Sasami on Practicing Scales
Practice has been a concept drilled into my brain since childhood — a word that floated around throughout my life and shape-shifted as my goals and purpose shifted.
From age five, like a good Korean girl does, I took piano lessons from a strict Korean seonsaengnim (teacher) — the kind of lessons where insufficiently curved fingers were whacked with a pencil and every session started with a tear-laden prayer in Korean.
I grew up in a church with its own rigorous practices. No dating, no cursing, chanting rituals, regular group discussion, reflection and self-evaluation. I played soccer, softball, volleyball, swim, took dance and everything in between — always in environments where practice and hard work equaled being “good.”
When people ask my advice on finding creative inspiration for writing music or how to “succeed” in the music industry, I usually say, “Practice your scales.” I mean practicing in a deeper way. In the sense of humbly doing the work of deep structural understanding — how something functions and how it exists in the universe, often the physics, psychology and historical purpose.
When I went on to study classical French horn at a conservatory, I was required to study music theory, practice scales, listen to the full symphonic pieces from which my excerpts were derived, and envelop myself in the historical context of all of this work.
When I decided I wanted to make rock music, I studied how synthesis and oscillators worked. I watched YouTube videos on snare compression and phasing. I studied my brother’s and other guitarists’ I admired amp and pedal techniques and explored this gear deeply myself. I read Tapeop magazine, went to shows, and asked a million questions. I even practiced actual scales on this new cast of “rock” instruments.
This is all to say that practice is only one element. The other (in my experience) equally important ingredient is letting go! Equally essential is letting the stream of conscious messages that need to be released into the cosmos reverberate out of you and trusting that the work you did to become fluent in the language of your own expression will carry your message forth and into the right arms and earholes.
I always think of music as a language. A multi-dimensional, non-exclusive, transcendent language that we use to speak our truths and tell stories. We have so little control over whether people want to hear our stories or whether our stories are truly original or interesting, I suppose. The only control we have is determining how fluent we are in the language we wish to speak. And that is (for me) the most real part, anyway.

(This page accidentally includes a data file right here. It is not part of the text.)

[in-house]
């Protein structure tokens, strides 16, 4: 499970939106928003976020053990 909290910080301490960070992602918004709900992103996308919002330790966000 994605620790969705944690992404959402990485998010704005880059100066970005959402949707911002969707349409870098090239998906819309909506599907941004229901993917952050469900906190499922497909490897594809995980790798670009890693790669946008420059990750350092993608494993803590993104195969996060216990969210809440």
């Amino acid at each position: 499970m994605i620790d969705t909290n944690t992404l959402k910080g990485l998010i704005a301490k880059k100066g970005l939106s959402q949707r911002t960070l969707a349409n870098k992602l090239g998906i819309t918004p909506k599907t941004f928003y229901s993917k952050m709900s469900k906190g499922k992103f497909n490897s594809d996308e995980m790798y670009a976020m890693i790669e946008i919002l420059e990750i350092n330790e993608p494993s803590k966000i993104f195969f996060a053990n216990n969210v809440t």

I don’t think that a conservatory approach to practicing music or art is the answer for everyone. Some of the best music is created from the least classically or traditionally trained musicians. In the way, that it is beautiful: to hear taped-together phrases in a broken version of a language that aren’t grammatically correct, but ultimately arrive at the message in a way you wouldn’t expect. Sometimes this haphazard way of phrasing becomes the poetry itself. But I doubt these musicians don’t PRACTICE.
Perhaps their version of doing scales is droning a mountain of gear until they tap into that life-altering tone. Maybe it is having a conversation a day with a new stranger to build their vocabulary of human experience to draw from in their storytelling. It is the work that matters, whatever that work is.
Sometimes you are just mystified by a language that is completely foreign to you and the incomprehensibility itself takes you to that other world. I felt that way about rock music for a long time. About synths and amps and microphones. I feel that way about quarter-tone music and modular synthesis that is way beyond my comprehension!
I studied rock music the way I would study French. I learned the language and then I spoke the sentences from my heart. Discipline is a beautiful thing. Disciplined practice and inherent trust in my own voice is what ultimately paved my road to musical freedom. I have my own personal gripes with some of the restrictive, repressive aspects of my upbringing and musical learning, but I will always be grateful for my deep appreciation and dutiful dedication to practice.
(Photo credit: Alice Baxley)
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